Ads served on searches power the company's business and the credibility of its core search engine has been the backbone of its brand. Type something into Google and when the results pop up people trust them -- rarely going deeper than the fifth result according to various studies.
That may prove to be an unfortunate choice according to new research from Harvard Business School professor Michael Luca and data scientists at Yelp (NYSE:YELP), who have published a paper that is highly critical of the company's search results.
Of course, this is not the first time Yelp has made this charge. It did so almost a year ago in leaked documents, TechCrunch reported.
What are the researchers charging?
The paper says that Google no longer delivers the best results for the person searching. Instead, it charges that the search leader serves up the listings that most benefit its products.
"By prominently displaying Google content in response to search queries, Google is able to leverage its dominance in search to gain customers for its content," the paper reported. "This yields serious concerns if the internal content is inferior to organic search results."
How did they determine this?
The researchers conducted a randomized controlled trial where they compared Google's current results to ones which were purely organic. Essentially they showed the participants listings weighted in favor products owned by the search engine and another set that showed the organic results without that weighting.
They found that users were 45% more likely to interact with the search results when they were organically produced.
"This suggests that by leveraging dominance in search to promote internal content Google is reducing social welfare -- leaving consumers with lower-quality results and worse matches."
Where does it hurt the most?
While Google does this across its search listings, Yelp vice president of public policy Luther Lowe said that the impact is felt most deeply in one area.
"The Google organic ranking algorithm does a great job at identifying helpful content on the Web," Lowe told The Washington Post. "But it's sadly not being deployed in the most common user behavior on Google: local search."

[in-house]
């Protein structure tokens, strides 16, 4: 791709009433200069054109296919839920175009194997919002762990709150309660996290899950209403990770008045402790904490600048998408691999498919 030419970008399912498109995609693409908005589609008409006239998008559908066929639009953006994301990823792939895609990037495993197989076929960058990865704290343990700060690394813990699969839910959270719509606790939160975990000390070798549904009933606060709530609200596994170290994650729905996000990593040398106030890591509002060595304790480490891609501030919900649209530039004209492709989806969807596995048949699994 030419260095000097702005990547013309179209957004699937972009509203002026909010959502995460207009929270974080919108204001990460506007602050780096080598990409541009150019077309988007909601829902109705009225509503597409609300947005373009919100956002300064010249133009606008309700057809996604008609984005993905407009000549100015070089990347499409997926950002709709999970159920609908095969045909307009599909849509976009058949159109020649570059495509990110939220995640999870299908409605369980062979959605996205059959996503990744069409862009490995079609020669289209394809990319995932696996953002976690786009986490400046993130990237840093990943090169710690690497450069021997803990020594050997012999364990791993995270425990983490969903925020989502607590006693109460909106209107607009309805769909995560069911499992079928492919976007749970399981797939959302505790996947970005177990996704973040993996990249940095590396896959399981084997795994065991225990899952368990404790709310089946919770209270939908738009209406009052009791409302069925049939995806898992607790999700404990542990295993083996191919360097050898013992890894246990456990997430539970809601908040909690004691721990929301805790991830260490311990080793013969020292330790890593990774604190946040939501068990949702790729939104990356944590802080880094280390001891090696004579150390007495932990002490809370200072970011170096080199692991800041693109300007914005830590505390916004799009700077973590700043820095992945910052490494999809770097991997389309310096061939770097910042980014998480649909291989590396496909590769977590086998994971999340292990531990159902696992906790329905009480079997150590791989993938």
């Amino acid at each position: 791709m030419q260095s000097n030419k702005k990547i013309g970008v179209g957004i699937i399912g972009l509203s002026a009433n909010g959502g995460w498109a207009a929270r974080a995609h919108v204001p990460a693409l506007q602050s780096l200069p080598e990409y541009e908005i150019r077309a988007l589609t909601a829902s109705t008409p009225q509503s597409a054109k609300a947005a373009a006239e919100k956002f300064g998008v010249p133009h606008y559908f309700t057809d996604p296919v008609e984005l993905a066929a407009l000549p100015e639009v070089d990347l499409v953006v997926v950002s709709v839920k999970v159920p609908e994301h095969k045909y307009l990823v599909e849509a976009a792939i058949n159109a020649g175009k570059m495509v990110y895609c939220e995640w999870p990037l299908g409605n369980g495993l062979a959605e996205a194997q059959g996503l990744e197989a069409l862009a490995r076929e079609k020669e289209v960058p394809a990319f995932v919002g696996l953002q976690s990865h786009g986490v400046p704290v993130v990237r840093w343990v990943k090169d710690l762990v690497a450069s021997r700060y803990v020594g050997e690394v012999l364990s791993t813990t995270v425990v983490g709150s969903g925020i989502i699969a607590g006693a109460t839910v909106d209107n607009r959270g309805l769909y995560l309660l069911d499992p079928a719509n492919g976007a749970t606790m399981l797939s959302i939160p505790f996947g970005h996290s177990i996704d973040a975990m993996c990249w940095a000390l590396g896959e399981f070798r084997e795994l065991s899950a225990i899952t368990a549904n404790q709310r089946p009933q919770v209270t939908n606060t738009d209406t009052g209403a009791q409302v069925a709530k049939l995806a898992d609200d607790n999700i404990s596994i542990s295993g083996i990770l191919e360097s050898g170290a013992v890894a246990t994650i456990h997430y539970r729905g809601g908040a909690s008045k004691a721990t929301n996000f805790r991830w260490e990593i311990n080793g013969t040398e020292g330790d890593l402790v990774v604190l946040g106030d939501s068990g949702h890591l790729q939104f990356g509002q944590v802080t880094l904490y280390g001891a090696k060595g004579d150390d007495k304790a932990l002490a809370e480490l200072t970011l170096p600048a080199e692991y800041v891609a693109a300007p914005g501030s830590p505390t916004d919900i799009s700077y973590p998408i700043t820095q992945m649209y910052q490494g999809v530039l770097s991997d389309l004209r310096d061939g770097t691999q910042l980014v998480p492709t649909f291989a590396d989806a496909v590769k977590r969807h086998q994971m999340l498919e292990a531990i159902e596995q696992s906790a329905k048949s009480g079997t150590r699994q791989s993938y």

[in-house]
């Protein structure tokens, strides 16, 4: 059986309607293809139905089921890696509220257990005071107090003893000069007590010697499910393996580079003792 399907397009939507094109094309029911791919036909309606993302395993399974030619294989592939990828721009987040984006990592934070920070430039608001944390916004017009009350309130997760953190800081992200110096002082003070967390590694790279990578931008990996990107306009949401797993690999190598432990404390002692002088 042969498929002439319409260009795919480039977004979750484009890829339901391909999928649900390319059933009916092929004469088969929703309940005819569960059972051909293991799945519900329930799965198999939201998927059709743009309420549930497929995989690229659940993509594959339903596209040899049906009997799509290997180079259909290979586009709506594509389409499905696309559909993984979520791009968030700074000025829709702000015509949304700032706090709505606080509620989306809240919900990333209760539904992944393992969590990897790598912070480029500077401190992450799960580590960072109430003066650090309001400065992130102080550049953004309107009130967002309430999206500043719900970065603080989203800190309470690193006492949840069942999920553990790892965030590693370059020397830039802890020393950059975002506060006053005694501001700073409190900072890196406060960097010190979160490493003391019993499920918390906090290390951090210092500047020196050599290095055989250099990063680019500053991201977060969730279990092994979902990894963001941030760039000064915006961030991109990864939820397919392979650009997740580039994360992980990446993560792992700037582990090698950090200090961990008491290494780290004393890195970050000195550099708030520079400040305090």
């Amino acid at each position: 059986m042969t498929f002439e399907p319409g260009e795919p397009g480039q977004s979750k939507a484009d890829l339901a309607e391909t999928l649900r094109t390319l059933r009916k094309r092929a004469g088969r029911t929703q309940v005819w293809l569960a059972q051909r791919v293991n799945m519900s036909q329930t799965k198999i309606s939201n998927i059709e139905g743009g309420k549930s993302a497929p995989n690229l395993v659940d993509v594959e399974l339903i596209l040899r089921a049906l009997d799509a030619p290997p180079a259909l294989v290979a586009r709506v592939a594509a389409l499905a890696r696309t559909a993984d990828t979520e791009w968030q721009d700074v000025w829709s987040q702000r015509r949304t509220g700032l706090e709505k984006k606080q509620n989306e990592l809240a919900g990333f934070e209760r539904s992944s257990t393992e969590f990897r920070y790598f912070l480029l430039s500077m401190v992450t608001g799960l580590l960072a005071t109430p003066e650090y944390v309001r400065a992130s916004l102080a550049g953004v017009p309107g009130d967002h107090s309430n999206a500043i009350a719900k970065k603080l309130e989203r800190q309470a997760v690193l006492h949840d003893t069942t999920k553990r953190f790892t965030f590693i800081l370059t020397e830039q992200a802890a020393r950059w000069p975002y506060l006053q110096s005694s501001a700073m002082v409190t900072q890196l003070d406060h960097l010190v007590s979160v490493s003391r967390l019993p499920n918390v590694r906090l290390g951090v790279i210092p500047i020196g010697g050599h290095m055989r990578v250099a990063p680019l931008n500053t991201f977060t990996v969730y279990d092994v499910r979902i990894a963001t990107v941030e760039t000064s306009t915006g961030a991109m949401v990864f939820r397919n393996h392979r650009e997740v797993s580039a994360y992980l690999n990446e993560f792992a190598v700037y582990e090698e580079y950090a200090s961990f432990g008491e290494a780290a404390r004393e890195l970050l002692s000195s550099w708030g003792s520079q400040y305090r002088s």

He charges that the company favors local listings which have Google+ or Google+ Local pages over those who do not -- even when outside rankings (such as Yelp) show that non-featured listings may be held in better regard by the public.
Is Google doing anything wrong?
The findings of this study need to be taken with a few grains of salt because Yelp directly competes with Google and turned down a buyout offer from the search giant. The real question is whether the search giant has a bigger responsibility to its own business interests or to its users.
In reality, the answer is somewhere in between. Google must serve up useful results consistently. If it gives customers bad data based on pushing its own agenda then those customers are not likely to have a good experience. That could drive them to Yelp or another review site.
But, Google also has the right to favor its own products and partners as long as those results provide a reasonable answer for the customer. It's a fine line the search engine must walk in service of two masters and, in general, the company does a pretty good job of it judging by its 70.8% of the desktop search market in June, according to NetMarketShare.
Consumers need to be wary
While Google is not doing anything wrong in favoring its own products and it could be argued that it's acting in the best interest of its shareholders, consumers should go in with their eyes open. Google wants to serve useful results in order to keep its customers coming back. It does not, however, have to deliver the best results when it could deliver good enough choices that also support its products.
Yelp has a bias here, but that does not mean it's wrong. It may color the findings, but it does not negate them.
Google may have a "do no harm" philosophy but it's still in the business of making money. Leveraging its user base to support its products just makes sense as long as its search results remain useful enough to keep people coming back.
Daniel Kline has no position in any stocks mentioned. He has Googled himself. The Motley Fool recommends Google (A shares) and Google (C shares). The Motley Fool owns shares of Google (A shares) and Google (C shares). Try any of our Foolish newsletter services free for 30 days. We Fools may not all hold the same opinions, but we all believe that considering a diverse range of insights makes us better investors. The Motley Fool has a disclosure policy.